David Byrne Brings Down the House

Via Daily Nexus

By Stephanie Leong

Former Talking Heads frontman David Byrne brought the house down, to say the very least on Saturday night at the Arlington Theatre in downtown Santa Barbara.

Known primarily for being the principal songwriter of the new-wave late ’70s, early ’80s band, and for his unusual, eclectic, experimental noise-making and lyrics, Byrne took Santa Barbara by storm as part of his world tour, “Songs of David Byrne and Brian Eno,” which focused on material he had crafted alongside Roxy Music’s Brian Eno.

Eno and Byrne first teamed up on the funky, art-rock album My Life in the Bush of Ghosts back in 1981. Since then, Byrne and Eno have reunited and collaborated in forming their new self-proclaimed “electronic gospel” album, Everything That Happens Will Happen Today, which landed in stores [became available online —ed.] this past August.

Byrne and crew performed a set of 15 songs from a bevy of albums throughout his (and Eno’s) career, not including the repeated encores. Byrne was met with a standing ovation upon even entering the stage, and had the audience — which ranged from hipster college students to an older, middle-aged crowd —in a trance throughout the duration of the evening.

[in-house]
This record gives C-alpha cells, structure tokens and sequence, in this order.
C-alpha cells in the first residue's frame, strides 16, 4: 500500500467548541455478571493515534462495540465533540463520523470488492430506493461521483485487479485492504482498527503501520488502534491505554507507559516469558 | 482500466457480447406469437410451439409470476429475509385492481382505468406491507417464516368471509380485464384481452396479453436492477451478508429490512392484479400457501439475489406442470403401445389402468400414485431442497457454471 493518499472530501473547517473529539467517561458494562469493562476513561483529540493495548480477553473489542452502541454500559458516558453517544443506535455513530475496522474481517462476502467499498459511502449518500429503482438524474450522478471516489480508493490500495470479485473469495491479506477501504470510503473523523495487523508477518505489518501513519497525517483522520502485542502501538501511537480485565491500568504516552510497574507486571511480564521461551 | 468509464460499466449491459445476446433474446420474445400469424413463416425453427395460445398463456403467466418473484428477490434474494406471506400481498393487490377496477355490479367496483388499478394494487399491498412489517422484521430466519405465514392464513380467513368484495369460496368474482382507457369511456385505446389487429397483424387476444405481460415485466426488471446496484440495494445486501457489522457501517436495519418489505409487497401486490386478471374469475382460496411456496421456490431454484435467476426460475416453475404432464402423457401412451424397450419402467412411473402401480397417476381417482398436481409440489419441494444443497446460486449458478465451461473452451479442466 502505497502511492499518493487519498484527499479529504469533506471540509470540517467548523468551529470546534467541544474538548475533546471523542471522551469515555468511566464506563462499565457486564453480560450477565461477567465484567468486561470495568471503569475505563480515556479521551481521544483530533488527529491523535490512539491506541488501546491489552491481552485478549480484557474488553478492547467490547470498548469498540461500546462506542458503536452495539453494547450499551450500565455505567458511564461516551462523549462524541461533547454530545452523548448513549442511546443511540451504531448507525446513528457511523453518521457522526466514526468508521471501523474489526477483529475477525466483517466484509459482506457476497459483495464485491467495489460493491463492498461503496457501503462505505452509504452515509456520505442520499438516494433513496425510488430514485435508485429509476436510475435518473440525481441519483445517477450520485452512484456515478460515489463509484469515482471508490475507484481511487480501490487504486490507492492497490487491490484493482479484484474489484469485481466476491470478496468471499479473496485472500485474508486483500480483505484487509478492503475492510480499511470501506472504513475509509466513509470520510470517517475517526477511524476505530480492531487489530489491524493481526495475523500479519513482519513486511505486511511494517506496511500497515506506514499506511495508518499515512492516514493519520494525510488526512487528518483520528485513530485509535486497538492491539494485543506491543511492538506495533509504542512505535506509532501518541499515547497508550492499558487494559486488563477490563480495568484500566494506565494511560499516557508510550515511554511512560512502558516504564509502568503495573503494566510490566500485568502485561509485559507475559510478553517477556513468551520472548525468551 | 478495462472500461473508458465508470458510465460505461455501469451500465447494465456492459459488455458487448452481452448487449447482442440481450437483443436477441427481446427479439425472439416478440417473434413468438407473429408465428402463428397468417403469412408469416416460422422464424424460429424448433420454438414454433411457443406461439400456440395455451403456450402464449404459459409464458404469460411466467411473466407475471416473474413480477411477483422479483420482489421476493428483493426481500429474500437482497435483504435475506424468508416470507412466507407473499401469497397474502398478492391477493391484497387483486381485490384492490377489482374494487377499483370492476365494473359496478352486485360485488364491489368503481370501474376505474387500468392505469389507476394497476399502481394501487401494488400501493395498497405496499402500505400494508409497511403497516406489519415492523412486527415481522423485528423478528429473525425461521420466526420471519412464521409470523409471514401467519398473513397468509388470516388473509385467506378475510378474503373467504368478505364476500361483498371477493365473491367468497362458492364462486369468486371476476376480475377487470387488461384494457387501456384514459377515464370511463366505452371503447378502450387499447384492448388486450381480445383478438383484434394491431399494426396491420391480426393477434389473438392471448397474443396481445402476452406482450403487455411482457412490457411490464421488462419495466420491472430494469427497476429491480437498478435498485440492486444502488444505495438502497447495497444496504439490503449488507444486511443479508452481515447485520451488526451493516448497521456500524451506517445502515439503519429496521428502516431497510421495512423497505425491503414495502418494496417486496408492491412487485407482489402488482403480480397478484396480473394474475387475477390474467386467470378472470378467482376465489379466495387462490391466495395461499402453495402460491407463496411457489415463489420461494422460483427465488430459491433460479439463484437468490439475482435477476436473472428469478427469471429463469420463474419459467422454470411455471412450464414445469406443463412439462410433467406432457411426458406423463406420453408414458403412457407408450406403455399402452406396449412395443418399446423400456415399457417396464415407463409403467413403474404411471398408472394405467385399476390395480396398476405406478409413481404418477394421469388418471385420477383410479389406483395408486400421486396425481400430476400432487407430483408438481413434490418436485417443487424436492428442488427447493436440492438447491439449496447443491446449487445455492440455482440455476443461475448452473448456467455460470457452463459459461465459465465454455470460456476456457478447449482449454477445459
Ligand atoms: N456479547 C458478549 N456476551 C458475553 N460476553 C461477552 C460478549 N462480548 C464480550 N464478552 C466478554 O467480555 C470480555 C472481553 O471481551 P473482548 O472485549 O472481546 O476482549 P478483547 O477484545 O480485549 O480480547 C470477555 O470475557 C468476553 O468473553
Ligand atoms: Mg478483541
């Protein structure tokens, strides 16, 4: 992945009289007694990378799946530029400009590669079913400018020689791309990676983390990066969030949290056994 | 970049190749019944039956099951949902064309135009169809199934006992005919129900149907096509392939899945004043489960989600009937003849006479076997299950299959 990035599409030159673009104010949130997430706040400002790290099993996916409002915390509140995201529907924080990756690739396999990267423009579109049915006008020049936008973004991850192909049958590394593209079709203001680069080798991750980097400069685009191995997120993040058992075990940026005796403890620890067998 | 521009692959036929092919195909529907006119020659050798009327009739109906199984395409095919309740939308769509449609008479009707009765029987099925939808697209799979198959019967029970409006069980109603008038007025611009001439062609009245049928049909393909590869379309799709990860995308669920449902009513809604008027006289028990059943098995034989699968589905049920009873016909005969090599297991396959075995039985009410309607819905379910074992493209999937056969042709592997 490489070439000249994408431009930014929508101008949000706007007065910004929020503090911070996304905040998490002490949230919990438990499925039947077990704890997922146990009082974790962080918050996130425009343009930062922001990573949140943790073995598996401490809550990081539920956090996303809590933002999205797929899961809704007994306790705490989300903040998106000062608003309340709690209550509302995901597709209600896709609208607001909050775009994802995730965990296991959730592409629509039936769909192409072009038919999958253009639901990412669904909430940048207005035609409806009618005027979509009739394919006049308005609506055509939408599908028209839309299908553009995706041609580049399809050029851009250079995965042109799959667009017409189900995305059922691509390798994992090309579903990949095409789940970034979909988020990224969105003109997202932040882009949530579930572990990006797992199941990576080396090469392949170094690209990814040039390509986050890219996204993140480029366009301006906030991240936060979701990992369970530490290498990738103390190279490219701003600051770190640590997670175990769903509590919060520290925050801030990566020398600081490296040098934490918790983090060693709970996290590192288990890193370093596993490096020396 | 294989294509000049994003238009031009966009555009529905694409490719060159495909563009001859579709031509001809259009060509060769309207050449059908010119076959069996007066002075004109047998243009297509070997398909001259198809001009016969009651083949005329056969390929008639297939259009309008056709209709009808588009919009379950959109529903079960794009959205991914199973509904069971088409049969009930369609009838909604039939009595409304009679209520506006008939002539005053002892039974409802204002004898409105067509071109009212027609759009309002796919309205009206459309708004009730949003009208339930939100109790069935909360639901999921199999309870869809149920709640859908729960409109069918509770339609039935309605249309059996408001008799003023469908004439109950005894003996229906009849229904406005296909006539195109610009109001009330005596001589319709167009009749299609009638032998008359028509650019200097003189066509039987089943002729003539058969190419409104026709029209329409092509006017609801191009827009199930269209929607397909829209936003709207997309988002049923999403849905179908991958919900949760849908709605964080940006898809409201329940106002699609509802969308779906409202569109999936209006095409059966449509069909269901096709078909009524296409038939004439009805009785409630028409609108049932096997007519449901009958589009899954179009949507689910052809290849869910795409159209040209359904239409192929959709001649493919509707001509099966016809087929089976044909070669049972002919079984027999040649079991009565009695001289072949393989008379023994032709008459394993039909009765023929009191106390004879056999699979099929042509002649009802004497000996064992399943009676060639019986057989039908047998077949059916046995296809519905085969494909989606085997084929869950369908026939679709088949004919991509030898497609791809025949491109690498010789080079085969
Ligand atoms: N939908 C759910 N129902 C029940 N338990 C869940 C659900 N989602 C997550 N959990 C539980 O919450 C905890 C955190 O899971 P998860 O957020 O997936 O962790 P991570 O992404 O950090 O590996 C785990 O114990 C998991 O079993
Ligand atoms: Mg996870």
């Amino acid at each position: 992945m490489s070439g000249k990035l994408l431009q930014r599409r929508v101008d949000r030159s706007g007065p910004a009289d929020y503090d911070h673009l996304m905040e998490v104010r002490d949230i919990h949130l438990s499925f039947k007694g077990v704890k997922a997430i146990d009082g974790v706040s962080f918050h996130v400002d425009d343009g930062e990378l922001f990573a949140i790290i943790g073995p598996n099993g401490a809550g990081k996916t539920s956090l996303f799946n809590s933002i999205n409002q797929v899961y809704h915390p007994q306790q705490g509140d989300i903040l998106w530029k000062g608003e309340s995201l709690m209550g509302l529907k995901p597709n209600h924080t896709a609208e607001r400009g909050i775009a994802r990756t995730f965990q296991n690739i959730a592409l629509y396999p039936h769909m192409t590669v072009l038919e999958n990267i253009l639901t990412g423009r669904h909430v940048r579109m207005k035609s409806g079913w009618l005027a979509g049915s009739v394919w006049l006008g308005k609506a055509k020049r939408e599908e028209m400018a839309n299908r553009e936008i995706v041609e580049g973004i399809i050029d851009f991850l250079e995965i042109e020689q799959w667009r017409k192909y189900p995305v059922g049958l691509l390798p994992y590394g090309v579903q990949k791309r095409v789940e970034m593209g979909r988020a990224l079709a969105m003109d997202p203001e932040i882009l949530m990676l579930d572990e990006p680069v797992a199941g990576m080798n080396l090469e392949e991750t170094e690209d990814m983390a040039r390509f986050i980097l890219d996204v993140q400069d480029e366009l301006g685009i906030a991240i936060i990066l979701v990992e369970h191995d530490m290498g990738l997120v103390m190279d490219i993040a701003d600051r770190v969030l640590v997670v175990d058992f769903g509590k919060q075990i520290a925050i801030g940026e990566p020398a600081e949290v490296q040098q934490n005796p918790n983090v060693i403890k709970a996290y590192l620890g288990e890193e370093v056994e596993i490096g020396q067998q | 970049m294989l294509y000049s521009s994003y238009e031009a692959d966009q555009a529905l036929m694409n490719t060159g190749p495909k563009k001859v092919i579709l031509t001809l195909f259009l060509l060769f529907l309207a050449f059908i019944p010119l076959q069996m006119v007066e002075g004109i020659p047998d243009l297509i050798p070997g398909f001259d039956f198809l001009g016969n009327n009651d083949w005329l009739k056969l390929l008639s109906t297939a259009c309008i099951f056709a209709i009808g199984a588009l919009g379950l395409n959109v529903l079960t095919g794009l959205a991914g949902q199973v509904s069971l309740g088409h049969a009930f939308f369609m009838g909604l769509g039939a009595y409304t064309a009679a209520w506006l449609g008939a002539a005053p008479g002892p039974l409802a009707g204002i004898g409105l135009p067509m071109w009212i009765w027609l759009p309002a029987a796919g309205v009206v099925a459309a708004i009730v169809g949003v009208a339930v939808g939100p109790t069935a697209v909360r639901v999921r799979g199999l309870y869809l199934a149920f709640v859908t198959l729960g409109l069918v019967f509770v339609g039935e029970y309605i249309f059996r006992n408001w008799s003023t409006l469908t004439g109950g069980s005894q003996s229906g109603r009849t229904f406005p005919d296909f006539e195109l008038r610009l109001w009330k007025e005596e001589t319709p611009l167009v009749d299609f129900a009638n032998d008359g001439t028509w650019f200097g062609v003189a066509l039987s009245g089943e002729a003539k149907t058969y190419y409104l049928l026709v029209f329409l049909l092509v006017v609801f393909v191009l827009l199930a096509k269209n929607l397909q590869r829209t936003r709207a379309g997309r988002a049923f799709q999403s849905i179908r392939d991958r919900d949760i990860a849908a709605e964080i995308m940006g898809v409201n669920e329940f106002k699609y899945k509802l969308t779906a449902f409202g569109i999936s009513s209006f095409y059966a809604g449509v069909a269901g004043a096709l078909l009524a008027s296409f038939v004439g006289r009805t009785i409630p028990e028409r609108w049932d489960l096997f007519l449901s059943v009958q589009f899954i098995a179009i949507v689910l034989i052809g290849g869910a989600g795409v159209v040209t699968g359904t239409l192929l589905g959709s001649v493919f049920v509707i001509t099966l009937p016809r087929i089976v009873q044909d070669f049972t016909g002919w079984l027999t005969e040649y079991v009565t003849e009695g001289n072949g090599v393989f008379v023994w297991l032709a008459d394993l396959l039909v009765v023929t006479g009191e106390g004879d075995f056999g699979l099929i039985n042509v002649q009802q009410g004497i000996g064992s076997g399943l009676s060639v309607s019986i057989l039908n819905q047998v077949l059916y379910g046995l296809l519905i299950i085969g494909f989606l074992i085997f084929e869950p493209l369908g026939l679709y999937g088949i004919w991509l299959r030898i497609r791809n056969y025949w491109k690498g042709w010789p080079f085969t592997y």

The overriding theme of the night was a wild, psychedelic, jangly dance aesthetic, punctuated with a more mild, mid-tempo song every now and then. Byrne really set the tone when he urged everyone to “please get up and dance” if they were so inclined.

He opened with a track —“Strange Overtones — from the new album, and was joined by a group of five to seven spastic backup dancers and singers onstage, all of whom wore matching white pantsuits (including Byrne himself), creating a quirky, wacky vibe that catalyzed a dance party out in the audience.

The highlight songs of the night were powerfully palpable as soon as one could discern the always-familiar Talking Heads sound, as was the case when he performed classics like “Burning Down the House,” “Once in a Lifetime (Same As It Ever Was)” and “Take Me to the River,” among many others that had every member (of all ages) in the audience in a frenzy, as people congregated in the aisles and stood up out of their seats, swaying, clapping and moving frantically.

Byrne’s playful, upbeat beats and infectious rhythms reminded everyone in the venue how they love and have been affected by Talking Heads’ sonic brilliance, and the atmosphere in the air aptly reflected the feelings that their music famously evokes — madness, energy and pure exhilaration.

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